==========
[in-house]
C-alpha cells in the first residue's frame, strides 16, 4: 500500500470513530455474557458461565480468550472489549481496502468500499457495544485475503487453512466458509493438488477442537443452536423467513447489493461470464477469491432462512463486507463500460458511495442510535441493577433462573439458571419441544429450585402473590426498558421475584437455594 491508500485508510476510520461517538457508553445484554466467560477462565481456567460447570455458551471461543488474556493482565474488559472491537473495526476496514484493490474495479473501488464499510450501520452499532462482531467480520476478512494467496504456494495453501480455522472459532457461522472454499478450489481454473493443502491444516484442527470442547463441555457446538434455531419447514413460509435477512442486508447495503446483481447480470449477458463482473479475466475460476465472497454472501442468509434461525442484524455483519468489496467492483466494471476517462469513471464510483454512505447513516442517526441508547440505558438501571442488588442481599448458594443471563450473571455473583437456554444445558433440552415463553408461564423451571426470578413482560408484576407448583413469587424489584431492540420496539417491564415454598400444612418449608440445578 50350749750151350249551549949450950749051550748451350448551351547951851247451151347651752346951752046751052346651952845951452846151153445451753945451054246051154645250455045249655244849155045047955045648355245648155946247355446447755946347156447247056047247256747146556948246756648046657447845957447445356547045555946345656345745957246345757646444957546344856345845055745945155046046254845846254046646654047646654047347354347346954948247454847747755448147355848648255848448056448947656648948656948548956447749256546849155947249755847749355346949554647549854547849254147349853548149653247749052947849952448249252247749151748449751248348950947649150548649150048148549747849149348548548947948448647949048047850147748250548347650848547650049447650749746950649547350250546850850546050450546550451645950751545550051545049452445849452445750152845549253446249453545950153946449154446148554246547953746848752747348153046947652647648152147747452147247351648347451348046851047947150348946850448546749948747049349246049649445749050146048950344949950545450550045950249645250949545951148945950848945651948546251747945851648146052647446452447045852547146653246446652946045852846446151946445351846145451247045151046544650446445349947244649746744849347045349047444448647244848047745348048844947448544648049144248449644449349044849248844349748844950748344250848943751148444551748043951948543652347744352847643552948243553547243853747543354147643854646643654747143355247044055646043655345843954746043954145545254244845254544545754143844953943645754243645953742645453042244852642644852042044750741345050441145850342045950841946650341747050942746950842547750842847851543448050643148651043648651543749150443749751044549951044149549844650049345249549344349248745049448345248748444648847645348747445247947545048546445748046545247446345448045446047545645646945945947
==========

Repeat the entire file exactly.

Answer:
[in-house]
C-alpha cells in the first residue's frame, strides 16, 4: 500500500470513530455474557458461565480468550472489549481496502468500499457495544485475503487453512466458509493438488477442537443452536423467513447489493461470464477469491432462512463486507463500460458511495442510535441493577433462573439458571419441544429450585402473590426498558421475584437455594 491508500485508510476510520461517538457508553445484554466467560477462565481456567460447570455458551471461543488474556493482565474488559472491537473495526476496514484493490474495479473501488464499510450501520452499532462482531467480520476478512494467496504456494495453501480455522472459532457461522472454499478450489481454473493443502491444516484442527470442547463441555457446538434455531419447514413460509435477512442486508447495503446483481447480470449477458463482473479475466475460476465472497454472501442468509434461525442484524455483519468489496467492483466494471476517462469513471464510483454512505447513516442517526441508547440505558438501571442488588442481599448458594443471563450473571455473583437456554444445558433440552415463553408461564423451571426470578413482560408484576407448583413469587424489584431492540420496539417491564415454598400444612418449608440445578 50350749750151350249551549949450950749051550748451350448551351547951851247451151347651752346951752046751052346651952845951452846151153445451753945451054246051154645250455045249655244849155045047955045648355245648155946247355446447755946347156447247056047247256747146556948246756648046657447845957447445356547045555946345656345745957246345757646444957546344856345845055745945155046046254845846254046646654047646654047347354347346954948247454847747755448147355848648255848448056448947656648948656948548956447749256546849155947249755847749355346949554647549854547849254147349853548149653247749052947849952448249252247749151748449751248348950947649150548649150048148549747849149348548548947948448647949048047850147748250548347650848547650049447650749746950649547350250546850850546050450546550451645950751545550051545049452445849452445750152845549253446249453545950153946449154446148554246547953746848752747348153046947652647648152147747452147247351648347451348046851047947150348946850448546749948747049349246049649445749050146048950344949950545450550045950249645250949545951148945950848945651948546251747945851648146052647446452447045852547146653246446652946045852846446151946445351846145451247045151046544650446445349947244649746744849347045349047444448647244848047745348048844947448544648049144248449644449349044849248844349748844950748344250848943751148444551748043951948543652347744352847643552948243553547243853747543354147643854646643654747143355247044055646043655345843954746043954145545254244845254544545754143844953943645754243645953742645453042244852642644852042044750741345050441145850342045950841946650341747050942746950842547750842847851543448050643148651043648651543749150443749751044549951044149549844650049345249549344349248745049448345248748444648847645348747445247947545048546445748046545247446345448045446047545645646945945947